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Stan Owers (2001)

The Place and Perception of Technology in the Curriculum: Historical Developments up to 1997

PhD Thesis, Anglia Ruskin University.

Background: Technology was introduced with the 1988 Education Reform Act, and was the last subject to appear in the curriculum on a national footing, but it was not well defined. Without a conceptual framework for the subject, the role of technology could not be adequately appreciated. As part of the 1988 ERA, Economic and Industrial Understanding (EIU) was introduced as a cross-curricular theme against a background of two intangibles: (a) though technology was so recently introduced, the products and services of technology and industry have long been visible, and (b) although the first country to experience the Industrial Revolution, Britain has been in industrial decline for decades. Thus the declared general purpose of this research was based on the viewpoint that the educational system of 'the UK has consistently failed to respond appropriately to "technology", and to test the hypothesis that 'this failure has contributed to the problems associated with the place and perception of "technology" in the National Curriculum'.

Goals: Specifically, the research explored: (a) the place of technology, (b) the perception of technology, and (c) a conceptual framework for technology for inclusion in the curriculum.

Methodology: Various groups were tested for their understanding of technology and EIU. Classroom exercises were conducted with student teachers and teachers. A-level students were tested using a 3-page questionnaire; a one-page schedule was used for recorded interviews with teachers, student teachers, parents, and A-level students. The research was informed also by iteration, and included the literature review.

Outcomes (a): The literature research confirmed that technology is as old as humankind. The foundations of technology resides in our imaginative capabilities as toolmakers. Humankind has always used tools, and recently technologies, as extensions of itself. Tools and technological evolution have been constant companions to the evolution of humankind. The underlying purpose has always been sustainment, and this applies with every type of nation whether hunter/gatherer or industrialised. For industrialised societies, as new tools and technologies raised productivity and capability, the socio-economic community sustainment model became less dependent on the widespread use of craft skills, and more dependent on products from manufacturing industry whether locally produced or imported. However, there will always be a requirement for core craft skills, particularly in the fields of precision technology. The tool-making and tool-using activities of prehistoric times have been identified with 'industry' and 'manufacture'.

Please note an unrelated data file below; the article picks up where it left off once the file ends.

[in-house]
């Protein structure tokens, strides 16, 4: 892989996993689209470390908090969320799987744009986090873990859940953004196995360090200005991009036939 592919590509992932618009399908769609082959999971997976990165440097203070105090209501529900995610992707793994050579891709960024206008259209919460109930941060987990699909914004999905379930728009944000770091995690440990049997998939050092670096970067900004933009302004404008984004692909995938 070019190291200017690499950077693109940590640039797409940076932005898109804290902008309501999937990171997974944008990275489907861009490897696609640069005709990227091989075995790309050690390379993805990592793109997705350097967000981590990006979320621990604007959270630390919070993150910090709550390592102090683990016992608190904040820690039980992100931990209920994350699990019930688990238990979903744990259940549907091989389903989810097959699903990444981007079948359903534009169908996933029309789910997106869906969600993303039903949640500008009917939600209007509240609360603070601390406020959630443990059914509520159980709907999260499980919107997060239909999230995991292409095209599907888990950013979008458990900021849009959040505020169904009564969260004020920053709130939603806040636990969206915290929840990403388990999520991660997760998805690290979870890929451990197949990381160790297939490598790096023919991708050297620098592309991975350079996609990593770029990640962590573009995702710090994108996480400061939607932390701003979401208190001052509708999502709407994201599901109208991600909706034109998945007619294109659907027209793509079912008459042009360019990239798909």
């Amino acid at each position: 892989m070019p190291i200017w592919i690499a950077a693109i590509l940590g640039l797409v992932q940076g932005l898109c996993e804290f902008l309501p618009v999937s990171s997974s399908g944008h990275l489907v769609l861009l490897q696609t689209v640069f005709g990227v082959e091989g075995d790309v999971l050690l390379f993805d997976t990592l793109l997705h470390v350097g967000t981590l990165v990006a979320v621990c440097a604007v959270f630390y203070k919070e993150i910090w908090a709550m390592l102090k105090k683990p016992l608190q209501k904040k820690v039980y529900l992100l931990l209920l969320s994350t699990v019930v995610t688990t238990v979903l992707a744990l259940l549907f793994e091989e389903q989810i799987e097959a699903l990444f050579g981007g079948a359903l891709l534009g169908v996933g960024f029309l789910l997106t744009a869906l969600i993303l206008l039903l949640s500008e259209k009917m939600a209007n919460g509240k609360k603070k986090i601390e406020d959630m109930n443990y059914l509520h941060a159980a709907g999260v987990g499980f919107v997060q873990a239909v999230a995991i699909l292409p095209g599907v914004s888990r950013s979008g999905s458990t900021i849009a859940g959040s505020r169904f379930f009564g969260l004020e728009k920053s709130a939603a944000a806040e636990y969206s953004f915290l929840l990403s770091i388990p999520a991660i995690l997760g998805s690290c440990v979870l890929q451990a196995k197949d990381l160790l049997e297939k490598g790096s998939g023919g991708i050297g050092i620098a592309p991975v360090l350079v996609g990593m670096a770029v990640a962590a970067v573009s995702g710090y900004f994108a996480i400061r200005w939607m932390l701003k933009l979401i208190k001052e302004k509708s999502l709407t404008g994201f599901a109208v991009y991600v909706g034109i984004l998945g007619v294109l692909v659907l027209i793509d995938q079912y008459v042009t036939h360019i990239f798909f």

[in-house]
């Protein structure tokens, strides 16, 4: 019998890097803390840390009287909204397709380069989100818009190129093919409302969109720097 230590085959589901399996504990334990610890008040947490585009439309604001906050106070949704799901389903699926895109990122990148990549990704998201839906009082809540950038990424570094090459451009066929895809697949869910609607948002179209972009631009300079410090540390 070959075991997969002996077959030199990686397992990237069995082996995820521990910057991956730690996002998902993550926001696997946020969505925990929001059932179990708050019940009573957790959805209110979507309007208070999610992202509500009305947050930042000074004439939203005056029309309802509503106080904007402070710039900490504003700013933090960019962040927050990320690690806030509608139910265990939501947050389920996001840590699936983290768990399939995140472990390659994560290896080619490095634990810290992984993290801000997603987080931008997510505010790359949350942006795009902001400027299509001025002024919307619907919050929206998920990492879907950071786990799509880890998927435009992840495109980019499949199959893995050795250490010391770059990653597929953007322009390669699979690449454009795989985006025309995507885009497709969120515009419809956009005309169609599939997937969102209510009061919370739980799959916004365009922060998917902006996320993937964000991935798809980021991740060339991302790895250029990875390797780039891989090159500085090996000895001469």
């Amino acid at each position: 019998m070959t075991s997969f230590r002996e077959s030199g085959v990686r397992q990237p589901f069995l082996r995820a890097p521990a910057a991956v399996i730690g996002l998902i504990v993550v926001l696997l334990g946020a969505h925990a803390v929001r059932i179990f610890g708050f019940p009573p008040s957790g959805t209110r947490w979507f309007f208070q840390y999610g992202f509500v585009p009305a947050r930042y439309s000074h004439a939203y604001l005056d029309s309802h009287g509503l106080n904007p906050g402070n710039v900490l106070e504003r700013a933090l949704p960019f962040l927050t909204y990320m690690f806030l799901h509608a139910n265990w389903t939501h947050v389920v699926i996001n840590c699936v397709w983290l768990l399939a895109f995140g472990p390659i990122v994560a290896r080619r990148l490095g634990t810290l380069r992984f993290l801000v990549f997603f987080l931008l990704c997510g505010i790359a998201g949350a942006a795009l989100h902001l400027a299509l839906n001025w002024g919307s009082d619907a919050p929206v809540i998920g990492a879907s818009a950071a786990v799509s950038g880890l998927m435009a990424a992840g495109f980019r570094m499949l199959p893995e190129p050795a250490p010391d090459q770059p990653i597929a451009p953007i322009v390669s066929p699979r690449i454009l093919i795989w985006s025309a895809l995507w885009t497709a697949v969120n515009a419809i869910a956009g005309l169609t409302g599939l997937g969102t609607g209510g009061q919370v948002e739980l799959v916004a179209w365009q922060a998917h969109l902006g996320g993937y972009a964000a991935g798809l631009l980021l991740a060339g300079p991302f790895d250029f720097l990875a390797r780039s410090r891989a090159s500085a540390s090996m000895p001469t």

As graphs, the statistical data from the A-level student survey casts original light on causes for serious concern. In the context of getting a job, all students regarded Maths as important whether taking the subject or not. Students also regarded Maths as important in the context of Economic and Industrial Understanding. However, poor levels of creativity were perceived as allowable in the curriculum for the subject of Maths by students taking and not taking the subject. The statistical survey disclosed many other causes for serious concern, indicating a 'crisis' thesis.

Outcomes (b): An exploration of historical developments up to 1997, has disclosed that the status of technology was not representative of its crucial role at the core of society. As an intellectual subject, technology has many component parts including maths and science. Maths and science in the curriculum was resisted for many decades, particularly by the middle and upper classes. During the 19th Century, technical education was for the 'industrial classes' or 'the lower orders'. So there was a lack of social esteem associated with technical education and industry, and particularly among the opinion leaders of society. In society, technology occupies a largely unseen pivotal role; as we become more productive and capable, we become more dependent, but the opposition created by our value judgments, threatens the standard of living for our society. Before the formative years of education, other sources of stigma influenced the value judgments of our society. The roles of industry and technology have yet to be understood in the depth required to sustain ourselves as a society; in reality, the past is in the present.

Outcomes (c): Among many systemic barriers identified in this research, the lack of a consensual conceptual framework for technology emerges as critical. This research concludes with a conceptual framework for technology that underpins its pivotal role in society, and is recommended for inclusion in any future legislation. Future policy was never part of the remit of this research; the findings could not be anticipated. However, the research findings provide useful pointers for policy makers, and these are included.

Future developments: This research points to the need to re-map the statistical survey data to look for possible shifts in the vectors of direction and change. That work is now ongoing, informed by this thesis.

Richard's PhD

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